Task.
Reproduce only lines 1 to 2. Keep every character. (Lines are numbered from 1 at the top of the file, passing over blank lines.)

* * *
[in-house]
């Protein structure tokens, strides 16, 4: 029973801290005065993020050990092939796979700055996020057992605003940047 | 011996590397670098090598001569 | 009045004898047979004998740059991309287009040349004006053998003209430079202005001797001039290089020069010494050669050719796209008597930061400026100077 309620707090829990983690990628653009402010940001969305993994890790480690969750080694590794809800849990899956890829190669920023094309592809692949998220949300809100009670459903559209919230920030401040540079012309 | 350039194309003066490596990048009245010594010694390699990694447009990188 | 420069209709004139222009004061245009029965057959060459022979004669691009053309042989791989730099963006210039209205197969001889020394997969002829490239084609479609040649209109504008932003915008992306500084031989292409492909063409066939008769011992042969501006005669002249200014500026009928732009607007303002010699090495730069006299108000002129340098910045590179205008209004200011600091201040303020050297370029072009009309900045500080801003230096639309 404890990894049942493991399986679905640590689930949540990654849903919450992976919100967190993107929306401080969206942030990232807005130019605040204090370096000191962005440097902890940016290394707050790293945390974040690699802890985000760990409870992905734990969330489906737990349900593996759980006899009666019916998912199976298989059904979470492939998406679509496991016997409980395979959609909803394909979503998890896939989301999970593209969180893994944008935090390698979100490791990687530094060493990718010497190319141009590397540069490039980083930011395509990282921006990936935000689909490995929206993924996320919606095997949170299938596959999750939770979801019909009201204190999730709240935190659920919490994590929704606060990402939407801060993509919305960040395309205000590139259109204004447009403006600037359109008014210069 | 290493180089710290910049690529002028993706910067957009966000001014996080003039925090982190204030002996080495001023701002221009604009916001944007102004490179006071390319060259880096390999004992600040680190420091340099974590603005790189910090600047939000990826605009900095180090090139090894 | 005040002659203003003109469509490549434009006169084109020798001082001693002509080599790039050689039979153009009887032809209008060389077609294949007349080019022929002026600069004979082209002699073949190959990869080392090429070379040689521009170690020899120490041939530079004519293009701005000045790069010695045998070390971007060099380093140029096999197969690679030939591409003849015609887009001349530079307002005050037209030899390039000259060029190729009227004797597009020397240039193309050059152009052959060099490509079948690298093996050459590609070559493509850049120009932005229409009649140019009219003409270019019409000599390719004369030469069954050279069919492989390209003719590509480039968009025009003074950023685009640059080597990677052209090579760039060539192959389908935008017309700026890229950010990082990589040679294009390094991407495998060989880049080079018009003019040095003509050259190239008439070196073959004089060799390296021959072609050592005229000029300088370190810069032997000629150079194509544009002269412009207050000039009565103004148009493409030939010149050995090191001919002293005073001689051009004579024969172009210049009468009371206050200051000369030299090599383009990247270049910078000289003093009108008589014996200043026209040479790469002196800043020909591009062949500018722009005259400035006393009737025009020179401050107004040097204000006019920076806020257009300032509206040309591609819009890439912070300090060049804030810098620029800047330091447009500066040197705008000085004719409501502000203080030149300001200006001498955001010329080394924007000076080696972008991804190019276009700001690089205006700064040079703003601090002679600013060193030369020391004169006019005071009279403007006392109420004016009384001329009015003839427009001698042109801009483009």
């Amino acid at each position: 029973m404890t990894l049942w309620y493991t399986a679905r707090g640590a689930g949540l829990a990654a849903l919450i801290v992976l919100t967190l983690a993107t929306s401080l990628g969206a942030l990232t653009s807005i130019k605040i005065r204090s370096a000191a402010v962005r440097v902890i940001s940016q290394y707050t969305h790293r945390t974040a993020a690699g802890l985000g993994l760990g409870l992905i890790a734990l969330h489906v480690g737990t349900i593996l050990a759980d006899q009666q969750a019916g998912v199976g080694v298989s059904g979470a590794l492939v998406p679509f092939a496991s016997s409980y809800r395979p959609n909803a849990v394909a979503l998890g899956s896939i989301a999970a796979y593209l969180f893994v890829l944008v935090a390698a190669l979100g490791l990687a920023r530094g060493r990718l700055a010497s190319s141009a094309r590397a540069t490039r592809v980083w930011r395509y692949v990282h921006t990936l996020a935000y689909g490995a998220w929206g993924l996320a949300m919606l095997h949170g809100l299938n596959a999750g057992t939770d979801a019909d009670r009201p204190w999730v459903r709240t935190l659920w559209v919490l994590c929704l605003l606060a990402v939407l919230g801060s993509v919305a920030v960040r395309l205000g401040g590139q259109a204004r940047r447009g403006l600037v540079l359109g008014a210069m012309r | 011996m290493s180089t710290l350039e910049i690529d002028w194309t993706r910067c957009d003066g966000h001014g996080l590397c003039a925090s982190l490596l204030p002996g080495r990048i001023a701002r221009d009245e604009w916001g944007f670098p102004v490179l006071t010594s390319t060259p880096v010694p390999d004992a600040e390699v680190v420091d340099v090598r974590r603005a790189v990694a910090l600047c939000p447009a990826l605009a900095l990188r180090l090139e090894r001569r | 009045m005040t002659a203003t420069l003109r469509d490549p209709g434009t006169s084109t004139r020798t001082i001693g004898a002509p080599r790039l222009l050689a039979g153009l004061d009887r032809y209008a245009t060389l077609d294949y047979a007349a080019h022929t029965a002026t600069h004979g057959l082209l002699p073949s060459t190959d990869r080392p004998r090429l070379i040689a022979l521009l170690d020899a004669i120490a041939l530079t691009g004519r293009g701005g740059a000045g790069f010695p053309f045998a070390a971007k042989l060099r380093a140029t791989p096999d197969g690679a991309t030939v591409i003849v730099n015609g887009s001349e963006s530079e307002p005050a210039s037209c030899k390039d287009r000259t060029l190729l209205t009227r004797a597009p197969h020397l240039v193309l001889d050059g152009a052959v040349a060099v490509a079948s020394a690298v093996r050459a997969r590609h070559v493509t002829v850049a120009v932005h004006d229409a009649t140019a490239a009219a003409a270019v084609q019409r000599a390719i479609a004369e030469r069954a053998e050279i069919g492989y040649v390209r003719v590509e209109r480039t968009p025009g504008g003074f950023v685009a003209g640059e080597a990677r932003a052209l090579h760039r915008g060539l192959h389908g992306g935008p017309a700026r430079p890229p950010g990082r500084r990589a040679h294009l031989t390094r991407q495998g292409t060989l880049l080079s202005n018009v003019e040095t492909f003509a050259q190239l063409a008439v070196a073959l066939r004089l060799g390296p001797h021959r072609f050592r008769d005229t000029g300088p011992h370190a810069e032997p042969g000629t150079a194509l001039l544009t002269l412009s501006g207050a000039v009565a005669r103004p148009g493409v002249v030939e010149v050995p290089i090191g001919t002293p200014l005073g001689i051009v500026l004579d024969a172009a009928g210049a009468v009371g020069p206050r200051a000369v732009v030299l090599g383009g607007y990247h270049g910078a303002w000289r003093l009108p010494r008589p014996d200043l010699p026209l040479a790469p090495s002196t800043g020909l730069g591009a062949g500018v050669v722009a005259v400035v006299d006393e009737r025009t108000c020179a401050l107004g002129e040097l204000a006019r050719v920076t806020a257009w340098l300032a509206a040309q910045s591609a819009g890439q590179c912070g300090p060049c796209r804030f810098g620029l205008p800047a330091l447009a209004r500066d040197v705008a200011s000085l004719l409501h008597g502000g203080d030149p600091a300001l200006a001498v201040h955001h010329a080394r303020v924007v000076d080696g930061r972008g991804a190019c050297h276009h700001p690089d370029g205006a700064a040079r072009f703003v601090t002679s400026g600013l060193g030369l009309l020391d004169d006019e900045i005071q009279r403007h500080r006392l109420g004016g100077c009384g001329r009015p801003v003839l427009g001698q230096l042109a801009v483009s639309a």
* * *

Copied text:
[in-house]
């Protein structure tokens, strides 16, 4: 029973801290005065993020050990092939796979700055996020057992605003940047 | 011996590397670098090598001569 | 009045004898047979004998740059991309287009040349004006053998003209430079202005001797001039290089020069010494050669050719796209008597930061400026100077 309620707090829990983690990628653009402010940001969305993994890790480690969750080694590794809800849990899956890829190669920023094309592809692949998220949300809100009670459903559209919230920030401040540079012309 | 350039194309003066490596990048009245010594010694390699990694447009990188 | 420069209709004139222009004061245009029965057959060459022979004669691009053309042989791989730099963006210039209205197969001889020394997969002829490239084609479609040649209109504008932003915008992306500084031989292409492909063409066939008769011992042969501006005669002249200014500026009928732009607007303002010699090495730069006299108000002129340098910045590179205008209004200011600091201040303020050297370029072009009309900045500080801003230096639309 404890990894049942493991399986679905640590689930949540990654849903919450992976919100967190993107929306401080969206942030990232807005130019605040204090370096000191962005440097902890940016290394707050790293945390974040690699802890985000760990409870992905734990969330489906737990349900593996759980006899009666019916998912199976298989059904979470492939998406679509496991016997409980395979959609909803394909979503998890896939989301999970593209969180893994944008935090390698979100490791990687530094060493990718010497190319141009590397540069490039980083930011395509990282921006990936935000689909490995929206993924996320919606095997949170299938596959999750939770979801019909009201204190999730709240935190659920919490994590929704606060990402939407801060993509919305960040395309205000590139259109204004447009403006600037359109008014210069 | 290493180089710290910049690529002028993706910067957009966000001014996080003039925090982190204030002996080495001023701002221009604009916001944007102004490179006071390319060259880096390999004992600040680190420091340099974590603005790189910090600047939000990826605009900095180090090139090894 | 005040002659203003003109469509490549434009006169084109020798001082001693002509080599790039050689039979153009009887032809209008060389077609294949007349080019022929002026600069004979082209002699073949190959990869080392090429070379040689521009170690020899120490041939530079004519293009701005000045790069010695045998070390971007060099380093140029096999197969690679030939591409003849015609887009001349530079307002005050037209030899390039000259060029190729009227004797597009020397240039193309050059152009052959060099490509079948690298093996050459590609070559493509850049120009932005229409009649140019009219003409270019019409000599390719004369030469069954050279069919492989390209003719590509480039968009025009003074950023685009640059080597990677052209090579760039060539192959389908935008017309700026890229950010990082990589040679294009390094991407495998060989880049080079018009003019040095003509050259190239008439070196073959004089060799390296021959072609050592005229000029300088370190810069032997000629150079194509544009002269412009207050000039009565103004148009493409030939010149050995090191001919002293005073001689051009004579024969172009210049009468009371206050200051000369030299090599383009990247270049910078000289003093009108008589014996200043026209040479790469002196800043020909591009062949500018722009005259400035006393009737025009020179401050107004040097204000006019920076806020257009300032509206040309591609819009890439912070300090060049804030810098620029800047330091447009500066040197705008000085004719409501502000203080030149300001200006001498955001010329080394924007000076080696972008991804190019276009700001690089205006700064040079703003601090002679600013060193030369020391004169006019005071009279403007006392109420004016009384001329009015003839427009001698042109801009483009």